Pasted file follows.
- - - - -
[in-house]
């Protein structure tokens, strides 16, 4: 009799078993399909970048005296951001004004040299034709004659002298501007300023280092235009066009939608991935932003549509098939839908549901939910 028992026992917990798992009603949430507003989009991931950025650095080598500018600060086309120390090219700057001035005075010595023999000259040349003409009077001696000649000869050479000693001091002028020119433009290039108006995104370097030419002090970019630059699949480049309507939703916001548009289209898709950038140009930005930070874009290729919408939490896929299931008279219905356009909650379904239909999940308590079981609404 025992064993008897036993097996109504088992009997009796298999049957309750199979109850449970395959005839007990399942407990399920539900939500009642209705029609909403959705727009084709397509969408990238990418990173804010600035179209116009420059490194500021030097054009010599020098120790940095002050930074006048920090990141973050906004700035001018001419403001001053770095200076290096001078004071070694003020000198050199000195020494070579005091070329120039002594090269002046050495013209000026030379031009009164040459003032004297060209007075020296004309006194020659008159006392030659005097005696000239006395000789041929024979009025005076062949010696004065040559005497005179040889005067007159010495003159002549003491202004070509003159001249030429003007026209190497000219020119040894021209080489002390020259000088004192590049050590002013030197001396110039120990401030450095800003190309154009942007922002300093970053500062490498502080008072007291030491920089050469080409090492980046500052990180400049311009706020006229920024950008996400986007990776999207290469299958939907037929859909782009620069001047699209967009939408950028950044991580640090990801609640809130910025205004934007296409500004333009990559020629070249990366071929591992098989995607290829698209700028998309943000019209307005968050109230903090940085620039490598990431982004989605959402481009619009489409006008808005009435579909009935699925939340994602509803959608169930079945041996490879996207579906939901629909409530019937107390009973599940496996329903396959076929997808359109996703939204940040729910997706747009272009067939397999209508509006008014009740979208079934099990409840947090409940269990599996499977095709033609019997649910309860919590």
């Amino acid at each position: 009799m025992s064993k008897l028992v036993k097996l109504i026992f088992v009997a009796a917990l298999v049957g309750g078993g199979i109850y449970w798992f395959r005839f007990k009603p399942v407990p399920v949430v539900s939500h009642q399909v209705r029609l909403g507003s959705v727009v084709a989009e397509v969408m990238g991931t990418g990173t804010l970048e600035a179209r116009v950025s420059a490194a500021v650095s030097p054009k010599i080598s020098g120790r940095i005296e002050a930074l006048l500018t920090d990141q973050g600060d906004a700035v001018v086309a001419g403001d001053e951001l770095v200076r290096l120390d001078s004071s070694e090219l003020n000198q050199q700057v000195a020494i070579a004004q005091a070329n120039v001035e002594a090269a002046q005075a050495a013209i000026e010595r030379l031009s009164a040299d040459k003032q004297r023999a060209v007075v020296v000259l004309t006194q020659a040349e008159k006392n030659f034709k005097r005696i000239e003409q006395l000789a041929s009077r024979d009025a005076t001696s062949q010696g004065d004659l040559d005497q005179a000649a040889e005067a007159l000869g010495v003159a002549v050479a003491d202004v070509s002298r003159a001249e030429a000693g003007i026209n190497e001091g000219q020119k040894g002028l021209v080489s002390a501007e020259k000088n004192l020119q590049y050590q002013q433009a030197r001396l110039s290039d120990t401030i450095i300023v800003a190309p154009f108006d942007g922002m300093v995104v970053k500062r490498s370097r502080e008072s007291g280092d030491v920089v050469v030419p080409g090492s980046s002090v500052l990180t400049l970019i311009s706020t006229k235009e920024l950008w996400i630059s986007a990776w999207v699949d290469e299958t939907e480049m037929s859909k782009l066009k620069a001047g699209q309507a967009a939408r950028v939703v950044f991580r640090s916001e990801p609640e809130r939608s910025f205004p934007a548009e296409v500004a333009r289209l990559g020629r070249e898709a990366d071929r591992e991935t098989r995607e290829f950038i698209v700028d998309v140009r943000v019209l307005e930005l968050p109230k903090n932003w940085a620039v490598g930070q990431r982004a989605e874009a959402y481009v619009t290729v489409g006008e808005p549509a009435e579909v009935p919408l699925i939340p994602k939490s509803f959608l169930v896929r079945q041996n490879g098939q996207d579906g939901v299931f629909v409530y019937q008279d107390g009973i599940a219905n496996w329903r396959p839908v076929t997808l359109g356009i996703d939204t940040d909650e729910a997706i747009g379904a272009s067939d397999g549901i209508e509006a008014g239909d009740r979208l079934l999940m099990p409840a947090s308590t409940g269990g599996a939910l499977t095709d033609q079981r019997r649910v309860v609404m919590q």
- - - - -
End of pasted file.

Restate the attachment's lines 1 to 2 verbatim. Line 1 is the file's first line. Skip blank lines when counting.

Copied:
[in-house]
């Protein structure tokens, strides 16, 4: 009799078993399909970048005296951001004004040299034709004659002298501007300023280092235009066009939608991935932003549509098939839908549901939910 028992026992917990798992009603949430507003989009991931950025650095080598500018600060086309120390090219700057001035005075010595023999000259040349003409009077001696000649000869050479000693001091002028020119433009290039108006995104370097030419002090970019630059699949480049309507939703916001548009289209898709950038140009930005930070874009290729919408939490896929299931008279219905356009909650379904239909999940308590079981609404 025992064993008897036993097996109504088992009997009796298999049957309750199979109850449970395959005839007990399942407990399920539900939500009642209705029609909403959705727009084709397509969408990238990418990173804010600035179209116009420059490194500021030097054009010599020098120790940095002050930074006048920090990141973050906004700035001018001419403001001053770095200076290096001078004071070694003020000198050199000195020494070579005091070329120039002594090269002046050495013209000026030379031009009164040459003032004297060209007075020296004309006194020659008159006392030659005097005696000239006395000789041929024979009025005076062949010696004065040559005497005179040889005067007159010495003159002549003491202004070509003159001249030429003007026209190497000219020119040894021209080489002390020259000088004192590049050590002013030197001396110039120990401030450095800003190309154009942007922002300093970053500062490498502080008072007291030491920089050469080409090492980046500052990180400049311009706020006229920024950008996400986007990776999207290469299958939907037929859909782009620069001047699209967009939408950028950044991580640090990801609640809130910025205004934007296409500004333009990559020629070249990366071929591992098989995607290829698209700028998309943000019209307005968050109230903090940085620039490598990431982004989605959402481009619009489409006008808005009435579909009935699925939340994602509803959608169930079945041996490879996207579906939901629909409530019937107390009973599940496996329903396959076929997808359109996703939204940040729910997706747009272009067939397999209508509006008014009740979208079934099990409840947090409940269990599996499977095709033609019997649910309860919590």